Additionally, we need to understand what the market thinks about the company to be able to say if there could be upside opportunities.
We can see this through our Embedded Expectations Analysis (“EEA”) framework.
The EEA starts by looking at a company’s current stock price. From there, we can calculate what the market expects from the company’s future cash flows. We then compare that with our own cash-flow projections.
In short, it tells us how well a company has to perform in the future to be worth what the market is paying for it today.
At around $25 per share, the market expects the company’s ROA to drop below 12%.
While a lower expected ROA is understandable, thanks to a few standout years, it is still dramatically below what Teladoc generated as a median estimate and looks over-pessimistic considering the asset-light nature of the business.
Notable, these expectations are based on extremely low growth expectations of 12% per year, lower than any other year on record for Teladoc Health and contrary to their strategy of growing to expand their market penetration.
Even if the company were to grow at its worst historical rate of around 35%, thanks to a slowing environment, combined with a median ROA of around 12%-13%, there is significant upside for the firm.
That is why Teladoc Health is a great FA Alpha 50 name. Its high and sustainable ROA and first-mover niche positioning make it interesting.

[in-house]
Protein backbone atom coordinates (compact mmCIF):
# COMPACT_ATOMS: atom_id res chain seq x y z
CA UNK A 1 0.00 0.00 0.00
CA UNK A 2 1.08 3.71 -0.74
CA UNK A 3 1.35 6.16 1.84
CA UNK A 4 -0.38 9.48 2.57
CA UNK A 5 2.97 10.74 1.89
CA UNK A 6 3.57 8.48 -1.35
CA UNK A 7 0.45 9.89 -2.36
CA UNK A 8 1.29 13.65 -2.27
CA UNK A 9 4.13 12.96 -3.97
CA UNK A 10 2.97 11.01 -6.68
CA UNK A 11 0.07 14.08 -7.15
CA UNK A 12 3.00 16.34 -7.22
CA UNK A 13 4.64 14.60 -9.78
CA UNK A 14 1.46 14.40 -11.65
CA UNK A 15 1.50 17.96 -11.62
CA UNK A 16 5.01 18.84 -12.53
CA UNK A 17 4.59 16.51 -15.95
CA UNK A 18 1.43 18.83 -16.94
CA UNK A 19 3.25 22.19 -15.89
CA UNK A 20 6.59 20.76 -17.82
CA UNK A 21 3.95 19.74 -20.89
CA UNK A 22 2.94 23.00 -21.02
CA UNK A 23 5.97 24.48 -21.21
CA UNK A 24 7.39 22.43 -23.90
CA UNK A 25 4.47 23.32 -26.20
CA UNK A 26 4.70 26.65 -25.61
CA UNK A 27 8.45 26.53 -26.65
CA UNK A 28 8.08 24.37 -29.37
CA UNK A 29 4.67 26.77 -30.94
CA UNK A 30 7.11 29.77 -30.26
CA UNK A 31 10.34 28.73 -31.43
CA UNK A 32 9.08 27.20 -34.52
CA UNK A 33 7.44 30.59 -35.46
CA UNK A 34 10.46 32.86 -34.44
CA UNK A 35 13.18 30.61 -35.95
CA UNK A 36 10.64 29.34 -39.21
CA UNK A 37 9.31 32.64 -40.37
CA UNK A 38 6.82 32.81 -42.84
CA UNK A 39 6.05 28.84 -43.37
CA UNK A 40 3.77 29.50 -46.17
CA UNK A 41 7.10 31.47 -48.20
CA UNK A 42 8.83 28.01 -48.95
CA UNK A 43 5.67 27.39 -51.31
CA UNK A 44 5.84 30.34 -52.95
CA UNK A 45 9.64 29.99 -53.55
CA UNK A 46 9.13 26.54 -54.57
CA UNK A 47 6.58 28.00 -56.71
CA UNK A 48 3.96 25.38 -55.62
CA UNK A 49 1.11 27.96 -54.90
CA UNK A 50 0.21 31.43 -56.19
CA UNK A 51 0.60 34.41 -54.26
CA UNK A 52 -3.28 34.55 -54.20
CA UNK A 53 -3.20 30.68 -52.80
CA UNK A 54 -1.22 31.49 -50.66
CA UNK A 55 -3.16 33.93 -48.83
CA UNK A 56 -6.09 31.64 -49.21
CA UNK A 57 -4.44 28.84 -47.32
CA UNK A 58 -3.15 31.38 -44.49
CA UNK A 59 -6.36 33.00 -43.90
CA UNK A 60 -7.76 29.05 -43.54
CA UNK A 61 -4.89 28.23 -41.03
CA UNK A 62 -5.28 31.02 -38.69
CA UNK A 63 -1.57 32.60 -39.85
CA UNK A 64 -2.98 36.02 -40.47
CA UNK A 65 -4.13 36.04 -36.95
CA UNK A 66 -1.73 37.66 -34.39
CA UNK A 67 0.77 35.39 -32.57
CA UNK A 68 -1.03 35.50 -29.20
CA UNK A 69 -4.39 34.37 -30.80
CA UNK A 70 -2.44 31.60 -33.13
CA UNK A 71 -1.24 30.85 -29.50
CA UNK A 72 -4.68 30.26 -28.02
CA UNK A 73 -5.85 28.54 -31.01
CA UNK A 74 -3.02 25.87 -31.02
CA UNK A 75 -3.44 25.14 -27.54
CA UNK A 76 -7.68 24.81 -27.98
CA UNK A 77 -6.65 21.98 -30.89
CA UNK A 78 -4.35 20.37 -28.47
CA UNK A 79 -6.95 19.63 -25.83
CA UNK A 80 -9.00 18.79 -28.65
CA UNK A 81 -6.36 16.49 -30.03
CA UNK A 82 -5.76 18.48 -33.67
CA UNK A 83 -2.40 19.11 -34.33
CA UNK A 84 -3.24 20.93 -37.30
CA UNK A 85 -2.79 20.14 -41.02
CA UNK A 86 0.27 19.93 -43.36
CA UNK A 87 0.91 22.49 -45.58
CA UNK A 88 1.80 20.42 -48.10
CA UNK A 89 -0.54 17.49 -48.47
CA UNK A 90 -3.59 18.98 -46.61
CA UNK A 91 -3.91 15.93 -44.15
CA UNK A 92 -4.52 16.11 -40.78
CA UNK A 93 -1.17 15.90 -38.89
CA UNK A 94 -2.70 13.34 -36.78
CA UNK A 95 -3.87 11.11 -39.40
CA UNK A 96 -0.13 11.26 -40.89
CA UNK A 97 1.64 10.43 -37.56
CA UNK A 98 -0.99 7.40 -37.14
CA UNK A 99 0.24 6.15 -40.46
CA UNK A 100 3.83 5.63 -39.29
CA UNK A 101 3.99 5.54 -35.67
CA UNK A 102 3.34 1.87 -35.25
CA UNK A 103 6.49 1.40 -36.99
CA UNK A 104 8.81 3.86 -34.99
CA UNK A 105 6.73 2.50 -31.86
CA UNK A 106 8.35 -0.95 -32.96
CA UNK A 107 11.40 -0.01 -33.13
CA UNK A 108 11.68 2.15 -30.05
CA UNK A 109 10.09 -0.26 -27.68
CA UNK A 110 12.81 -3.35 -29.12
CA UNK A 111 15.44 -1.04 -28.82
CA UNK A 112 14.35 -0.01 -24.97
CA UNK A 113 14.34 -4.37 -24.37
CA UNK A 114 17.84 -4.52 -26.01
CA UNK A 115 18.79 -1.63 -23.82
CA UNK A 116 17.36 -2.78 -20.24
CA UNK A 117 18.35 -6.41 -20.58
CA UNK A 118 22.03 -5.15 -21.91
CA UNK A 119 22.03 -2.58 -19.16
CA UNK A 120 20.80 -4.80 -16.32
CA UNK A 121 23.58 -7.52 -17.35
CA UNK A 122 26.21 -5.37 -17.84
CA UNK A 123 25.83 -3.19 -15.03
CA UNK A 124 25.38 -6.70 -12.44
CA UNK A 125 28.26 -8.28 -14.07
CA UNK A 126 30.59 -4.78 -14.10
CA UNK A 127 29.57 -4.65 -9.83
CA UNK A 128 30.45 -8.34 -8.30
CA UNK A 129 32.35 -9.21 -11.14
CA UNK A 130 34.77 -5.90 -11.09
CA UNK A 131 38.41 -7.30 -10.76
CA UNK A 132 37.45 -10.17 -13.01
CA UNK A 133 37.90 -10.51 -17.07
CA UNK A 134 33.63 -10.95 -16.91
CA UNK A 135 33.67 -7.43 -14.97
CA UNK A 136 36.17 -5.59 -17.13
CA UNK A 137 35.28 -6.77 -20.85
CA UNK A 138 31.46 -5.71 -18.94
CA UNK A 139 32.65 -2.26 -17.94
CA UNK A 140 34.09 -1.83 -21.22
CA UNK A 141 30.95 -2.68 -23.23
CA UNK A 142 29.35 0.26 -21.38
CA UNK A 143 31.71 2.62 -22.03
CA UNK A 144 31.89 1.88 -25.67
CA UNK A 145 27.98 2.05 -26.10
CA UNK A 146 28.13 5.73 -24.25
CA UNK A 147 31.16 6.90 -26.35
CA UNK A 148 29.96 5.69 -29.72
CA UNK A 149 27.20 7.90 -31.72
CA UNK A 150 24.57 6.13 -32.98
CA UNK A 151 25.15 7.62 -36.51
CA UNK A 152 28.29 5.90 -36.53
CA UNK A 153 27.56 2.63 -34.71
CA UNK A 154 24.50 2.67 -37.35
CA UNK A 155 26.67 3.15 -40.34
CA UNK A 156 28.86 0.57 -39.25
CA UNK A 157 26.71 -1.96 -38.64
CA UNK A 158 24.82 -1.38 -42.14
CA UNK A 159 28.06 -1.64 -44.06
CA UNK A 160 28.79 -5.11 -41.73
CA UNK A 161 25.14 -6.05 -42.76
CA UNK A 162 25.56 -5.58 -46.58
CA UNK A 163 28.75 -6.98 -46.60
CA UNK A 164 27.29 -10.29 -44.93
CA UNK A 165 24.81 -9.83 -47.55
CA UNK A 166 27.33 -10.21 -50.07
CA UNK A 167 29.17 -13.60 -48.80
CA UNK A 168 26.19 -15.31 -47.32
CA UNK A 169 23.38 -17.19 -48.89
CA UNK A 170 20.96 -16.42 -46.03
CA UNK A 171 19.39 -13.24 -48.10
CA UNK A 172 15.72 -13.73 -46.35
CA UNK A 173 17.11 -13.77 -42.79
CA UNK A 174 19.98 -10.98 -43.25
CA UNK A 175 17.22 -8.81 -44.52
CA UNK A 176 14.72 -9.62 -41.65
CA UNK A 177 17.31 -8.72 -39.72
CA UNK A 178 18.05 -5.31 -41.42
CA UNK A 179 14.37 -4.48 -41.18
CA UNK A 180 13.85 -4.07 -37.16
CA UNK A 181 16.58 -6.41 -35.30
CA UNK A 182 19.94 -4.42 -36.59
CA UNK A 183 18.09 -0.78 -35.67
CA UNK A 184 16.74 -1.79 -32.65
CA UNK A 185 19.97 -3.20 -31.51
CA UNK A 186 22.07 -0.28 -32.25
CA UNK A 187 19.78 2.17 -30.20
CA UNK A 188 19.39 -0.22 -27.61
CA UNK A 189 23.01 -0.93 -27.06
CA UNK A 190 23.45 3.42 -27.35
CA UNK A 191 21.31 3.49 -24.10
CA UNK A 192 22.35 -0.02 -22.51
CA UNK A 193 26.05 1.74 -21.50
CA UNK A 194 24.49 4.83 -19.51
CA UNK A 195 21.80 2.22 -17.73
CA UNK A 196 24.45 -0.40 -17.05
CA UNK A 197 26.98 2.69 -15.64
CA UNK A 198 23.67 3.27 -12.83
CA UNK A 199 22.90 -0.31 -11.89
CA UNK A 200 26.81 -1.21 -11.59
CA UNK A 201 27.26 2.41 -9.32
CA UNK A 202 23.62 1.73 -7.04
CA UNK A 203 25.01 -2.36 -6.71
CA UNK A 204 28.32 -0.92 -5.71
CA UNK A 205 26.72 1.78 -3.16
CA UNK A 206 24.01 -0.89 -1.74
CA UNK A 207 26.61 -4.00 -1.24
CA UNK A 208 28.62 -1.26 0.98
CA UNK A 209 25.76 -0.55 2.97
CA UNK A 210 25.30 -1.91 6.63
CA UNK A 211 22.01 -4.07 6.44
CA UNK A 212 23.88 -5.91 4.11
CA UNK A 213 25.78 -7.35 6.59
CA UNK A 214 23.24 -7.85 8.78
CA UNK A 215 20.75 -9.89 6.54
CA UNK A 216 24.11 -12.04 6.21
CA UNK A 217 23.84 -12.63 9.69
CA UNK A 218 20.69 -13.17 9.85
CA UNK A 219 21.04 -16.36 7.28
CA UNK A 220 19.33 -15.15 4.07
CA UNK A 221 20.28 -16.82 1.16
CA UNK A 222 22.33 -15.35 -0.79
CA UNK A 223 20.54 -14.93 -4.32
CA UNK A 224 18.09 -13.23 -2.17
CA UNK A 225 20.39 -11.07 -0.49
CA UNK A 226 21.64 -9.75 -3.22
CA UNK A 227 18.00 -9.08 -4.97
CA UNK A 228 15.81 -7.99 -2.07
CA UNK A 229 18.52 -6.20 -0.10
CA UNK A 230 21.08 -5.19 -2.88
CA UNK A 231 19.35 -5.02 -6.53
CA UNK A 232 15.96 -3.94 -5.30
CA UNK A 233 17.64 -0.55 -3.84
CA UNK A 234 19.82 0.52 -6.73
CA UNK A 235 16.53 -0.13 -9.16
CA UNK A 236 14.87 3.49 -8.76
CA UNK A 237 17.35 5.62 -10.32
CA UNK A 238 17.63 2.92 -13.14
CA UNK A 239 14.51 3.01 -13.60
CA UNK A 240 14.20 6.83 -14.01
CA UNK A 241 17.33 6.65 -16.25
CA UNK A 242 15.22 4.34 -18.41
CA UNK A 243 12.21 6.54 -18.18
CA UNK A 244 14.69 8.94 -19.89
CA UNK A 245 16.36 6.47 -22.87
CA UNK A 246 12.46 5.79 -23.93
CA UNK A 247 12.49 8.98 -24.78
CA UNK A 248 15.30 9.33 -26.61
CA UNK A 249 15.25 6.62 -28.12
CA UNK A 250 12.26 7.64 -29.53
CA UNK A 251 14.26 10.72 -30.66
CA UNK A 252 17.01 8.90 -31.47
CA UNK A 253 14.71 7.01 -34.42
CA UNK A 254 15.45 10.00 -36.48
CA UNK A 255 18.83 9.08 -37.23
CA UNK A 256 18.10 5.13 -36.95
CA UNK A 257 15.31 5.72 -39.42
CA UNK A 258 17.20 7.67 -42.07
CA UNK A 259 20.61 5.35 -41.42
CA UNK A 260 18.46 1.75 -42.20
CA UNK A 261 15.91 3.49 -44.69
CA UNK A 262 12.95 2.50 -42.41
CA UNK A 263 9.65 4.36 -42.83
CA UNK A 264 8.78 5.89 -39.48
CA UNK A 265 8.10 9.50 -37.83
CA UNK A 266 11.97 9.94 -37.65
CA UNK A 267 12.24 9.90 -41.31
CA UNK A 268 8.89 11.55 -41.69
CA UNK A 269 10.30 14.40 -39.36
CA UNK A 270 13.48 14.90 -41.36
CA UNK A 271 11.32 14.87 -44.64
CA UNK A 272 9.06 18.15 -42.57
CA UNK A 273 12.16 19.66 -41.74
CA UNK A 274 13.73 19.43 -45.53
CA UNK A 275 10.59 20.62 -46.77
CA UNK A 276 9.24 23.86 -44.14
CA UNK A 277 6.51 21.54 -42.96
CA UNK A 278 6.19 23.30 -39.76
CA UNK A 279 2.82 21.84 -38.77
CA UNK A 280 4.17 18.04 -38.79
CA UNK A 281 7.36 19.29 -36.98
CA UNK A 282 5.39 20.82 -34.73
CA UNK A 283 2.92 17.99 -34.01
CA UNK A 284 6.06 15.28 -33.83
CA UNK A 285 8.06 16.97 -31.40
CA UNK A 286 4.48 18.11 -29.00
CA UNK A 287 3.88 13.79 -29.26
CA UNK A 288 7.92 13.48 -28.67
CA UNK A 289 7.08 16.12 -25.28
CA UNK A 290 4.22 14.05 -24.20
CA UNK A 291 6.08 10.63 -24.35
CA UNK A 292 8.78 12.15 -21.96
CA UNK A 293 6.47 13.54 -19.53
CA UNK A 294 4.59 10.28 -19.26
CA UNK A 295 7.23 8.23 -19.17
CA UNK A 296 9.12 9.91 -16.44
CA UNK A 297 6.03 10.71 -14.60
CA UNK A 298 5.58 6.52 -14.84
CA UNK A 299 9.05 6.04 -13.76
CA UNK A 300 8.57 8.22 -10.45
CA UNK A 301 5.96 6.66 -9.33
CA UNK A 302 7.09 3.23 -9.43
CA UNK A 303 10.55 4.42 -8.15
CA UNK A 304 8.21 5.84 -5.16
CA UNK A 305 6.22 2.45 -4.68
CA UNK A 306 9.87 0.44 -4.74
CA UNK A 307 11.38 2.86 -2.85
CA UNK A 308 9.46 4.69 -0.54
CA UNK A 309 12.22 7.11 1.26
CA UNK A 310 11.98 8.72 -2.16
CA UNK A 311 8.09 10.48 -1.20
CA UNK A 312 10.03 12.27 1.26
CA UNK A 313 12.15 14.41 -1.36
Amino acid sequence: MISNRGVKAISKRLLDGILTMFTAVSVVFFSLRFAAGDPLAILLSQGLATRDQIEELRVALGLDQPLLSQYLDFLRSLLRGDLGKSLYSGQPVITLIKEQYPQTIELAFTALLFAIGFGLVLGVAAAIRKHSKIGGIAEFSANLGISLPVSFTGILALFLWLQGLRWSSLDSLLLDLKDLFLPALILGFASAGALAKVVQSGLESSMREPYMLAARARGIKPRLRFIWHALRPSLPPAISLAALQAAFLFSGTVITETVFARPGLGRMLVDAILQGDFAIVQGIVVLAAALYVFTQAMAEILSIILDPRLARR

Throughout financial market history, many of the world’s most successful investors have been candid in their belief that Generally Accepted Accounting Principles (“GAAP”) distort economic reality.
Warren Buffett, for example, once said investors should “concentrate on the world of companies, not arcane accounting mathematics.”
Investors who neglect the very real issues with as-reported accounting can find themselves caught up in investing with the crowd, blindly following hot “themes” without a thorough grasp of how to understand the businesses in question.
The only true way to focus on the “world of companies,” as Buffett suggests investors do, is to present a clear picture of how a business operates, something that can only be done by adjusting financial statements to reflect the arbitrary nature of certain accounting rules that leave much to discretion.
The world’s best investors understand the need to make these adjustments, which allows them to focus not on picking out the most popular companies but rather on looking for great names in sleepy areas that the market isn’t paying much attention to. From there, the goal is to then identify quality companies with significant growth potential at reasonable prices.
That’s exactly what we’ve set out to do with the FA Alpha, our monthly list of 50 companies that rank at the top for quality, high growth, and low valuations.
This list has outperformed the market by 300 basis points per year for over 20 years now, effectively doubling the performance of the market by focusing on the real fundamentals and valuations of companies with our proprietary Uniform Accounting framework.
See for yourself below.
To see the other 49 names on the list, click here.
Joel Litman & Rob Spivey
Chief Investment Strategist &
Director of Research
at Valens Research